Biography for Sue Marek
Sue joined FierceMarkets in January 2007 and is currently the editor-in-chief of FierceMarkets Telecom Group. In her current position, she oversees the editorial content of several FierceMarkets' newsletters and web sites including FierceWireless, FierceCable, FierceTelecom, FierceOnlineVideo, FierceDeveloper, FierceWireless:Europe and FierceWireless:Tech, and provides editorial guidance for the publications’ advanced products and live events. Sue has more than 20 years of experience reporting on the telecom industry. Prior to joining FierceMarkets, she was the executive editor of Wireless Week. From 1999 to 2001, she worked as an analyst for Paul Kagan Associates, specializing in wireless and broadband technologies. She also was the managing editor of Convergence magazine, a monthly magazine for cable television, phone and wireless network operators. Sue is based in Denver and can be reached at firstname.lastname@example.org. Follow @FierceWireless on Twitter and find her on LinkedIn.
Articles by Sue Marek
Regional operator C Spire Wireless is bringing back the rollover concept but is applying it to unused data instead of voice minutes. Specifically, the company will let customers carry over unused data to the next month to help mitigate overage charges that can occur when they use their data bucket.
Fueled by the popularity of its new products, such as the iPhone 6 and iPhone 6 Plus, Apple's market capitalization soared to a record $700 billion in intraday trading Tuesday, a milestone that no other U.S. company has reached. By close on Tuesday, Apple's market cap had fallen to $690 billion, but that still makes the company significantly more valuable than Exxon Mobile, which is No. 2 in market cap, at $401 billion.
Sprint is trying to make the Apple iPhone 6 and iPhone 6 Plus even more appealing to consumers by offering a 30-month lease program as part of the company's previously announced iPhone for Life program. The 30-month plan will reduce the monthly cost of the iPhone to $18 for the 16 GB iPhone 6 or $23 for the 16 GB iPhone 6 Plus.
For consumer app developers that want to make a move into enterprise work, even on a contract basis, getting up to speed quickly on MSA is probably a good idea.
Infrastructure vendor Ericsson has been strategically moving into new areas like video and M2M through acquisitions--such as its 2013 purchase of Microsoft's Mediaroom TV solution and its 2011 purchase of Telenor Connexion's M2M platform. This M&A activity is part of a carefully crafted plan to help the company transform itself from a hardware company into a software and services firm.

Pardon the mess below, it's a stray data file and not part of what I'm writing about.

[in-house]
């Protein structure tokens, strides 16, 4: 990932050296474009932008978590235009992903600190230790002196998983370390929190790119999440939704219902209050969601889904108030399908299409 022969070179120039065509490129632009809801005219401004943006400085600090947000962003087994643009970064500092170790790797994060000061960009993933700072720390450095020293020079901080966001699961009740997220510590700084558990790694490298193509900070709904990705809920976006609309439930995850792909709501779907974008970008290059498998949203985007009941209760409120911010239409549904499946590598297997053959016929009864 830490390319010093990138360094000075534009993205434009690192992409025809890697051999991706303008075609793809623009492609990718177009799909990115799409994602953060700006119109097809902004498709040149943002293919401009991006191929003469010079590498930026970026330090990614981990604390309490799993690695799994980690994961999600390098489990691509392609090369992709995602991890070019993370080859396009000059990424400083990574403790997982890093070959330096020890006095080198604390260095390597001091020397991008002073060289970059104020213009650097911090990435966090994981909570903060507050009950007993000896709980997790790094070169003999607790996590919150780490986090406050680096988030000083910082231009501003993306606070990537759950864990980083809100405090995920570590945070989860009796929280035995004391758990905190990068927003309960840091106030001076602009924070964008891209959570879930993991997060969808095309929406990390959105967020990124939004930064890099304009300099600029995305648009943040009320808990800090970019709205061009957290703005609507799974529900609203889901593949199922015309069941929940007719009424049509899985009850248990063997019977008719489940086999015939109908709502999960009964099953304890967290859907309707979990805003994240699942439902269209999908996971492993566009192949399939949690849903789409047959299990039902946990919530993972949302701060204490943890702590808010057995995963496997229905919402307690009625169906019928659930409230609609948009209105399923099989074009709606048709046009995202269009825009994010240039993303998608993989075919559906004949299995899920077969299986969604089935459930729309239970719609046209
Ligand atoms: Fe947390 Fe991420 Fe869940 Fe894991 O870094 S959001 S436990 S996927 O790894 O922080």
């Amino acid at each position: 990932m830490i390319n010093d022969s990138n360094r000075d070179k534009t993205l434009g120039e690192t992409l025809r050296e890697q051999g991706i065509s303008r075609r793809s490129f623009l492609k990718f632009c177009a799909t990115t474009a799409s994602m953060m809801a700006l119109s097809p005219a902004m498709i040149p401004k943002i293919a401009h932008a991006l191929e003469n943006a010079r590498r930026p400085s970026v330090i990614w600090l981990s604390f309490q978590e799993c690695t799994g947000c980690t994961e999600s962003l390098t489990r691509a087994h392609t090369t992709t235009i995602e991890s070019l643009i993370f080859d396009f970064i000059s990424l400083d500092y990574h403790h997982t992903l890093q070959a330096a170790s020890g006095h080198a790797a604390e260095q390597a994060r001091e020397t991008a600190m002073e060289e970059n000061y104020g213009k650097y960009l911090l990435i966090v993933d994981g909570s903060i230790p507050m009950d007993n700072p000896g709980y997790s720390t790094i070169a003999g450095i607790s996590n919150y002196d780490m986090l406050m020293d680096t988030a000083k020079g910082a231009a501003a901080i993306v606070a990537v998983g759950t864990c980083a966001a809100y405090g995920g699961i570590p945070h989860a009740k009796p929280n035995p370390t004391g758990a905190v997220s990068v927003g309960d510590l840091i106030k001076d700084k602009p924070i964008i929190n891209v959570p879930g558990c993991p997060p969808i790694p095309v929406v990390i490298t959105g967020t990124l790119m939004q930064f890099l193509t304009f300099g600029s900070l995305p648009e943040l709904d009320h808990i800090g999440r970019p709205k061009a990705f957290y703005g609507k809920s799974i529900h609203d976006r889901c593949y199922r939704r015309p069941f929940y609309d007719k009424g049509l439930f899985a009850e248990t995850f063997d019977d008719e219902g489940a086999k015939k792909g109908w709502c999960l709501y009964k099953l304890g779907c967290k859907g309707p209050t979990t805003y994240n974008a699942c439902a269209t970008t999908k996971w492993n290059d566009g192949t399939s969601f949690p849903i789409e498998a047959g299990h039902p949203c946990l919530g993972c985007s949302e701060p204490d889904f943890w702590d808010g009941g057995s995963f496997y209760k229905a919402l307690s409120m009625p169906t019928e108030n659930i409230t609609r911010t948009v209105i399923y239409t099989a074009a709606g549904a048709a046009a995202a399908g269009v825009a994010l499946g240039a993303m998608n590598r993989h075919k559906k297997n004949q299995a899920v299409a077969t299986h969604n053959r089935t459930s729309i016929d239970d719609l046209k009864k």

Claiming that Verizon Communications has always operated under an open Internet policy, company EVP and CFO Fran Shammo said today that he is confident the FCC will make the right decision regarding net neutrality. However, he added that if the regulation should pass, he is concerned that it will create a very litigious environment.
STOCKHOLM--Ericsson's top executives painted a picture of the world in 2020 in which there will be 9 billion people on the planet, 9.1 billion mobile subscriptions and video traffic will dominate, accounting for at least 50 percent of all traffic on the network.
T-Mobile US is deploying a name ID service powered by Whitepages that will provide customers with the name of callers and texters even if they are not in the user's existing contact list. The service initially will be available to Sony Xperia Z3 phone users; that device is available beginning today. The service also will be available on new T-Mobile Android devices in the future.
T-Mobile US' "un-carrier" moves over the past year have pushed all the U.S. Tier 1 operators into a world of no contracts and no device subsidies. And the result is that carrier brand loyalty has taken a hit--at least that's what research firm Market Strategies found in its latest "Brand Love" report that queries consumers on their loyalties to their wireless carriers, their smartphones and their mobile operating systems.
As part of its ongoing cost-cutting efforts, Sprint announced it has eliminated 452 jobs from its Overland Park, Kan., headquarters. This comes on top of approximately 5,000 jobs the company slashed between Jan. 1 to Sept. 30 of this year. And according to a report from the Kansas City Star, more job cuts are anticipated as part of the company's restructuring efforts.